Is Your Will Valid? 5 Ways Your Will Can Be Contested
A legally valid Will will ensure that your loved ones are taken care of and that you pass on your estate exactly how you intend.
However, if your wishes are not expressed clearly beforehand or the Will is not legally sound, this leaves it open to being contested in court.
Over the past 15 years, the number of contested Wills has been increasing year on year, possibly due to more family situations becoming more complex.
Here are the 5 most common ways that Wills are contested.
Not following legal procedure
If the legal steps required for writing a Will are not followed, it could be deemed invalid and therefore, open to being challenged. One of the critical steps to consider carefully is getting the right witnesses.
The legalities around witnesses vary from country to country. In most countries, your Will must be witnessed by two people, but in some jurisdictions, you may need three. Witnesses cannot be beneficiaries of the Will, and to be safe, no-one mentioned in the Will, or even related to someone mentioned in the Will, should be a witness.
Again, in most countries, a witness must be over 18, but in some, they can be as young as 14. The witnesses must watch you sign your Will, and you must then watch them sign. How often we have seen Wills that were invalid because the witnesses signed on a different date to the testator!
If any one of these conditions are not met, the Will can be declared invalid.
‘Reasonable Provision’ for financial dependents
If someone is financially dependent on you, the law dictates that you must make what is known as ‘reasonable provision’ for them in your Will. This includes any child, spouse or any other person that may be financially dependant on you.
If you have left someone out of your Will, who can prove that he was financially dependent on you during the last years of your life, he has grounds to contest the Will and is most likely to win.
‘Lack of Capacity’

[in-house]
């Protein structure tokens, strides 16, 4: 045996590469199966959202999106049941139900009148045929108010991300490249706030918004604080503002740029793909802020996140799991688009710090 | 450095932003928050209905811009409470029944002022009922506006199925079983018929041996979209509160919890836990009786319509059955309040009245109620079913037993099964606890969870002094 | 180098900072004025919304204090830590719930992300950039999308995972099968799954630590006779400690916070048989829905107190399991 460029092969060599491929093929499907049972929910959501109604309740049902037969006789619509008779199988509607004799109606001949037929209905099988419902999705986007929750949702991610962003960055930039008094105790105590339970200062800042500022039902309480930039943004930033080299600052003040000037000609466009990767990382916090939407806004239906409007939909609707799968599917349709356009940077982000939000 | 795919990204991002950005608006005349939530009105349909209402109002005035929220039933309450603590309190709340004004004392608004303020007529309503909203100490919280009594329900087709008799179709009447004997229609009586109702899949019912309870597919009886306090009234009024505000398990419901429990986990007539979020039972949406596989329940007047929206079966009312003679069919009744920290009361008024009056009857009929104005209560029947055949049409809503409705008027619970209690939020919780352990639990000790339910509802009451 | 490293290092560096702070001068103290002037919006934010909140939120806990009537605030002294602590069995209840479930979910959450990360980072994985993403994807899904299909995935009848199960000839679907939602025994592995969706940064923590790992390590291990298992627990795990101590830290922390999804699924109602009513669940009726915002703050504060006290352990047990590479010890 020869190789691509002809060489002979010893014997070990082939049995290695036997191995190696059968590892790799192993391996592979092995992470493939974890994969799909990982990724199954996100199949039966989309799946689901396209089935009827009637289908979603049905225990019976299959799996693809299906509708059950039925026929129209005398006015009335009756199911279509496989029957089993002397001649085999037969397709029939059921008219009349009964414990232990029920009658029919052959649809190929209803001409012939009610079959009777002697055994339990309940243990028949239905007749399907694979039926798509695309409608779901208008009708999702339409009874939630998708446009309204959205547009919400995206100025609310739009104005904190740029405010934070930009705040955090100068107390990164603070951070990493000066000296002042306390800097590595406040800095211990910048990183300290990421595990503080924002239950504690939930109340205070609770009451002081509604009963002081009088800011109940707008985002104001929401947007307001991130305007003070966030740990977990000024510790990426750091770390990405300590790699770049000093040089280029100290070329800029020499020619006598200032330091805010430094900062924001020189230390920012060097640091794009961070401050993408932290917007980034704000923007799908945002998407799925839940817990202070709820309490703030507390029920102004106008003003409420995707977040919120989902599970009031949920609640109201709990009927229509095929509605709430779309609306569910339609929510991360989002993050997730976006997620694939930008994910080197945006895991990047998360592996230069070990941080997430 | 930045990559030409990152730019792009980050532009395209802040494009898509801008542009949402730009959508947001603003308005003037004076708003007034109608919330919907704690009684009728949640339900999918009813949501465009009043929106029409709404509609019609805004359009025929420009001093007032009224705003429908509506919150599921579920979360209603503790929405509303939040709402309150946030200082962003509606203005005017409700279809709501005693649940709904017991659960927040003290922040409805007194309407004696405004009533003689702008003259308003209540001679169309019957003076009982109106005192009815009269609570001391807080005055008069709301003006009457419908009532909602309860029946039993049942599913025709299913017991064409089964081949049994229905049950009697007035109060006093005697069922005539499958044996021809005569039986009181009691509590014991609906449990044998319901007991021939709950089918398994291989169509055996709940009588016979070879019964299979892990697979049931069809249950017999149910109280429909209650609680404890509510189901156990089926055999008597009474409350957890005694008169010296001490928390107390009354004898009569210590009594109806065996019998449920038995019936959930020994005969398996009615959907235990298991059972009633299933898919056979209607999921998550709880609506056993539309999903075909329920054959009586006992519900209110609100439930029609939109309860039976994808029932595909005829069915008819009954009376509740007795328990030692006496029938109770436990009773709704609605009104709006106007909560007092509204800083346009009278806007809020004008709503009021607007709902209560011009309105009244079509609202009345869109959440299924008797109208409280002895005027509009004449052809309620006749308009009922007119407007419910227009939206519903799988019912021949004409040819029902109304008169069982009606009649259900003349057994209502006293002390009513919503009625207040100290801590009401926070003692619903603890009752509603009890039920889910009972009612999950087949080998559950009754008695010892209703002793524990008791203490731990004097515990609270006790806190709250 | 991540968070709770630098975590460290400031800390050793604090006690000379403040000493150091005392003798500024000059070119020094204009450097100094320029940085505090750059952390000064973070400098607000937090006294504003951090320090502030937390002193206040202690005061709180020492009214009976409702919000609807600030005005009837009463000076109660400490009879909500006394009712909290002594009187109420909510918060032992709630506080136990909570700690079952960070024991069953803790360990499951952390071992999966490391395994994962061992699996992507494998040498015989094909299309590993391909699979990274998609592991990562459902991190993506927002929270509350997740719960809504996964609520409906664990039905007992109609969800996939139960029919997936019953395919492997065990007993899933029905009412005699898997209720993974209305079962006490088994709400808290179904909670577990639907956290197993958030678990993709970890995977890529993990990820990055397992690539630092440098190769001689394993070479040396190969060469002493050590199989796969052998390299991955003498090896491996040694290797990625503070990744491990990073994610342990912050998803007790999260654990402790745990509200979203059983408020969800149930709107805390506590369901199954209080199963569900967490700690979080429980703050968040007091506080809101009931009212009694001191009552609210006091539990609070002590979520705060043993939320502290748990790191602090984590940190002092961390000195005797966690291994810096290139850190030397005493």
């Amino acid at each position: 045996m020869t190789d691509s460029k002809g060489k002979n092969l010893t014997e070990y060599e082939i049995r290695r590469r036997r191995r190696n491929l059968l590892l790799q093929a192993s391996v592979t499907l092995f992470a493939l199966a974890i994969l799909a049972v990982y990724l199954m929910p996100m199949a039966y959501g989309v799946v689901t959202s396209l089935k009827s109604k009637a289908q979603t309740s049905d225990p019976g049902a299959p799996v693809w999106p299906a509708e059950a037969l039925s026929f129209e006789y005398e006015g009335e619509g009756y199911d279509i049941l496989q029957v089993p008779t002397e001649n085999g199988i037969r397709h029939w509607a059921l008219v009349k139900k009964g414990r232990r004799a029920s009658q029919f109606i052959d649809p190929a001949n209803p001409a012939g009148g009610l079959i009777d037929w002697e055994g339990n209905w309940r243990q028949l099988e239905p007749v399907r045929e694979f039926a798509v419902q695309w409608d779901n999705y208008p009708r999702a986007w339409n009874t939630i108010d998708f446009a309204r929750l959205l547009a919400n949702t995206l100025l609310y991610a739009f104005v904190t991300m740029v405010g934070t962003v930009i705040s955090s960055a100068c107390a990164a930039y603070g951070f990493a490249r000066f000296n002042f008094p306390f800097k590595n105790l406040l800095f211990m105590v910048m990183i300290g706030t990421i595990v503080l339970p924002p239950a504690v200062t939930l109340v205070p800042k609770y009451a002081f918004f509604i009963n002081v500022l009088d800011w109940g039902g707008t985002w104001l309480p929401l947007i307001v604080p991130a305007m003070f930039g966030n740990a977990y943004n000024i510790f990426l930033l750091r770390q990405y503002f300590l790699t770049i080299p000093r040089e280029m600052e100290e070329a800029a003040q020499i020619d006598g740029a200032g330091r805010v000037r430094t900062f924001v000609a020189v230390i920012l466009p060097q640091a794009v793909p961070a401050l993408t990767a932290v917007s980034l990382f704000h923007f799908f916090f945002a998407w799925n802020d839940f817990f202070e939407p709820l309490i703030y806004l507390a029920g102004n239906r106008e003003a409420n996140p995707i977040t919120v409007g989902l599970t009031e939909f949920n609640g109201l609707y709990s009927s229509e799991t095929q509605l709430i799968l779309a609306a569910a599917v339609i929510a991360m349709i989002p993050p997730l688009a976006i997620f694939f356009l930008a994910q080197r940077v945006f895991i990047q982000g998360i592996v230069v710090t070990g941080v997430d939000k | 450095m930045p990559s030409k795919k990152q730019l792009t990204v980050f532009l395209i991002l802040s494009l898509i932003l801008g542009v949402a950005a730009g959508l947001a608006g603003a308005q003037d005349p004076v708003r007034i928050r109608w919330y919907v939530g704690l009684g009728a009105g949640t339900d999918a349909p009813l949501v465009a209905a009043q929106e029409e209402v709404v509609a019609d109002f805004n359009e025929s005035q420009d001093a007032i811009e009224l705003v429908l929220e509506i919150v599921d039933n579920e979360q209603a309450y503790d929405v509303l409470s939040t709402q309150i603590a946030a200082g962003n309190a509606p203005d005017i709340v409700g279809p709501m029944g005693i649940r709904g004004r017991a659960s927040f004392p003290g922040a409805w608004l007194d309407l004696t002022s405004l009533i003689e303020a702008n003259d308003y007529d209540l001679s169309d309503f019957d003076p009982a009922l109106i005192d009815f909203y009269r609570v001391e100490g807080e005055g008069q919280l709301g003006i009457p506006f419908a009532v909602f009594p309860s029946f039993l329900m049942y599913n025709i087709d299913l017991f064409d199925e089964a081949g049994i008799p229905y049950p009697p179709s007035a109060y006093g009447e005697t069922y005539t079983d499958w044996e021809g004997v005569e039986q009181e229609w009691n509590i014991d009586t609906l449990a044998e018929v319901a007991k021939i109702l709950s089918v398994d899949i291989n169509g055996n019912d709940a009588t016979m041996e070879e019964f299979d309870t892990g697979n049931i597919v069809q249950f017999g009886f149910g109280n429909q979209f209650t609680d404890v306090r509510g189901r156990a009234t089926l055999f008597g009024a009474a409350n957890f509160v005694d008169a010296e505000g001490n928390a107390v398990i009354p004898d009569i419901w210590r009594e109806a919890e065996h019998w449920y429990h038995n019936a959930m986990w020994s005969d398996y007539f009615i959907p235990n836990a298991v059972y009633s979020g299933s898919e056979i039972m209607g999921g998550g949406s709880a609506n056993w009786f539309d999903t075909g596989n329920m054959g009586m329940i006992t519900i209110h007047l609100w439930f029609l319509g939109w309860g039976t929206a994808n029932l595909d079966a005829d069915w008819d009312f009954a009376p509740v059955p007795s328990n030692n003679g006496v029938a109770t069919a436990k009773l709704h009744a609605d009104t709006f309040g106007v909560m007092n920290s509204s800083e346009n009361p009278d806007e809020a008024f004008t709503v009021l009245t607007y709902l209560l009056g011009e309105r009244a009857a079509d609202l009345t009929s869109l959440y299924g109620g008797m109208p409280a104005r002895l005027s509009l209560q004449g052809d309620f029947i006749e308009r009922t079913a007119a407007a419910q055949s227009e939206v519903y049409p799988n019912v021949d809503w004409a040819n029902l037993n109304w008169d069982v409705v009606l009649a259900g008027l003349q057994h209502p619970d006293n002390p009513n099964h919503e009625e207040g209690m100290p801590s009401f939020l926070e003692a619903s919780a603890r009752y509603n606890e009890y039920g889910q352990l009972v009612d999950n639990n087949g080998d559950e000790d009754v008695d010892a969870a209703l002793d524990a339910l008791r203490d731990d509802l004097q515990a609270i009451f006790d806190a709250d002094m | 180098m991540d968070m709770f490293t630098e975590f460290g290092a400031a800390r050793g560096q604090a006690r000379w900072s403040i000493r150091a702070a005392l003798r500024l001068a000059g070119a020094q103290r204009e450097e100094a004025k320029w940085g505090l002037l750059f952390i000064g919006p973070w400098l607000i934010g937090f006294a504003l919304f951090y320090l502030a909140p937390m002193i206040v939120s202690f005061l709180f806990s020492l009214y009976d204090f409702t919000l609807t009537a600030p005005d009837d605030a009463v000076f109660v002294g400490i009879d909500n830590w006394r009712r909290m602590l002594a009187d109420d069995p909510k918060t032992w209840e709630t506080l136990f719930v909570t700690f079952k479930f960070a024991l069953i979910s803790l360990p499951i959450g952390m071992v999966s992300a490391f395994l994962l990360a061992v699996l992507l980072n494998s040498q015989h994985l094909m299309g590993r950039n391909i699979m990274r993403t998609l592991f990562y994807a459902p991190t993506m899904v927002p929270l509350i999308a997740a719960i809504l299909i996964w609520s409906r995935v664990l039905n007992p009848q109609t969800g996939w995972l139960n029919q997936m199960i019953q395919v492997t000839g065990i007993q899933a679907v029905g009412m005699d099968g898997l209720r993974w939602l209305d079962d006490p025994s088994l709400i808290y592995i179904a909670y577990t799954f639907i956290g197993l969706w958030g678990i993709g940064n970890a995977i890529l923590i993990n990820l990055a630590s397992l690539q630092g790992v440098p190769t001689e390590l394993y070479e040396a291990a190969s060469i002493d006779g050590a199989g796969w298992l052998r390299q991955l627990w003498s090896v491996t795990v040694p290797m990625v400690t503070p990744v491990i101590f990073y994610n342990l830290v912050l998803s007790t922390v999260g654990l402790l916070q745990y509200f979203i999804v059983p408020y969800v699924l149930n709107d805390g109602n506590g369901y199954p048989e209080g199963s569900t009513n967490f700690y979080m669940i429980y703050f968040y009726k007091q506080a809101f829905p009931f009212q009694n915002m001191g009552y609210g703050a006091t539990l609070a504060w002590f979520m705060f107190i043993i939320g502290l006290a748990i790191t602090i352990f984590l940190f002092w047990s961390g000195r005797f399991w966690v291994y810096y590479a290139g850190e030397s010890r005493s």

For a Will to be valid, you must be of sound mind so to fully understand the implications of the contents of the Will. This includes being aware of who your beneficiaries are, the value of your estate, and how it is divided between beneficiaries, as well as who is appointed to manage the estate.
The Will can be challenged if it is believed that you did not fully understand the contents or what you were agreeing to.
The wishes in your Will must be made of your own accord. If a Will is made involuntarily or you are put under pressure to change the Will in someone else’s favour, this ‘undue influence’ can make the Will invalid. If someone feels this has taken place, they can legally challenge the Will. This is a situation that often arises if someone makes or changes a Will late in life or just before coming to a sudden end.
Wills can be challenged if it is believed the content of the Will or a signature of the testator or witnesses has been forged.
‘lack of capacity’ was the most successful grounds when looking at Wills contested in 2018.
‘Undue influence’ was the most commonly sought reason to contest a Will, but was actually the most unsuccessful due to it being quite difficult to prove. Source: The Balance
As family situations become more complex and higher house prices lead to higher estate values, the number of contested Wills is inevitably increasing.
It is crucial to ensure that your Will is legally watertight and that your wishes are expressed clearly and voluntarily to avoid any conflicts later down the line.
Phoenix Wills provides expert Will writing no matter the complexities of the family or your wishes. Get in touch today for a free consultation.